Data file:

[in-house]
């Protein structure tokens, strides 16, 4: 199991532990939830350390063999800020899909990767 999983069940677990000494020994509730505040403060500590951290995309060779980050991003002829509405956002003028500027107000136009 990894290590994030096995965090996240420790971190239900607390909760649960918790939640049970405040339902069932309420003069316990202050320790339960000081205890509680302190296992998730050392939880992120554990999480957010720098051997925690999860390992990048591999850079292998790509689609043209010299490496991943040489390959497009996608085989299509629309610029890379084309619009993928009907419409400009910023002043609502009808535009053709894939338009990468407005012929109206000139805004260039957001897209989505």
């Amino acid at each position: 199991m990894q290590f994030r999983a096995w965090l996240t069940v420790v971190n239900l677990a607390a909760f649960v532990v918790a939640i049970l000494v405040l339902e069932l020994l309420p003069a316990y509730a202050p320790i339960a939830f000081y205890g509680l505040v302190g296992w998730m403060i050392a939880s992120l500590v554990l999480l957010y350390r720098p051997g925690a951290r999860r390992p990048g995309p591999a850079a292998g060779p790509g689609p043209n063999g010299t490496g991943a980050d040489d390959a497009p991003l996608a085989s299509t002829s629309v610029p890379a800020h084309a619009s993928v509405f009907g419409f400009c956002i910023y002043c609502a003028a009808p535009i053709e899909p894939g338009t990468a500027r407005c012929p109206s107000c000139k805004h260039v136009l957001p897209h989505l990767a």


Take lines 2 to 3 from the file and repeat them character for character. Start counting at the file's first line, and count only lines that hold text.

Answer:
């Protein structure tokens, strides 16, 4: 199991532990939830350390063999800020899909990767 999983069940677990000494020994509730505040403060500590951290995309060779980050991003002829509405956002003028500027107000136009 990894290590994030096995965090996240420790971190239900607390909760649960918790939640049970405040339902069932309420003069316990202050320790339960000081205890509680302190296992998730050392939880992120554990999480957010720098051997925690999860390992990048591999850079292998790509689609043209010299490496991943040489390959497009996608085989299509629309610029890379084309619009993928009907419409400009910023002043609502009808535009053709894939338009990468407005012929109206000139805004260039957001897209989505």
């Amino acid at each position: 199991m990894q290590f994030r999983a096995w965090l996240t069940v420790v971190n239900l677990a607390a909760f649960v532990v918790a939640i049970l000494v405040l339902e069932l020994l309420p003069a316990y509730a202050p320790i339960a939830f000081y205890g509680l505040v302190g296992w998730m403060i050392a939880s992120l500590v554990l999480l957010y350390r720098p051997g925690a951290r999860r390992p990048g995309p591999a850079a292998g060779p790509g689609p043209n063999g010299t490496g991943a980050d040489d390959a497009p991003l996608a085989s299509t002829s629309v610029p890379a800020h084309a619009s993928v509405f009907g419409f400009c956002i910023y002043c609502a003028a009808p535009i053709e899909p894939g338009t990468a500027r407005c012929p109206s107000c000139k805004h260039v136009l957001p897209h989505l990767a």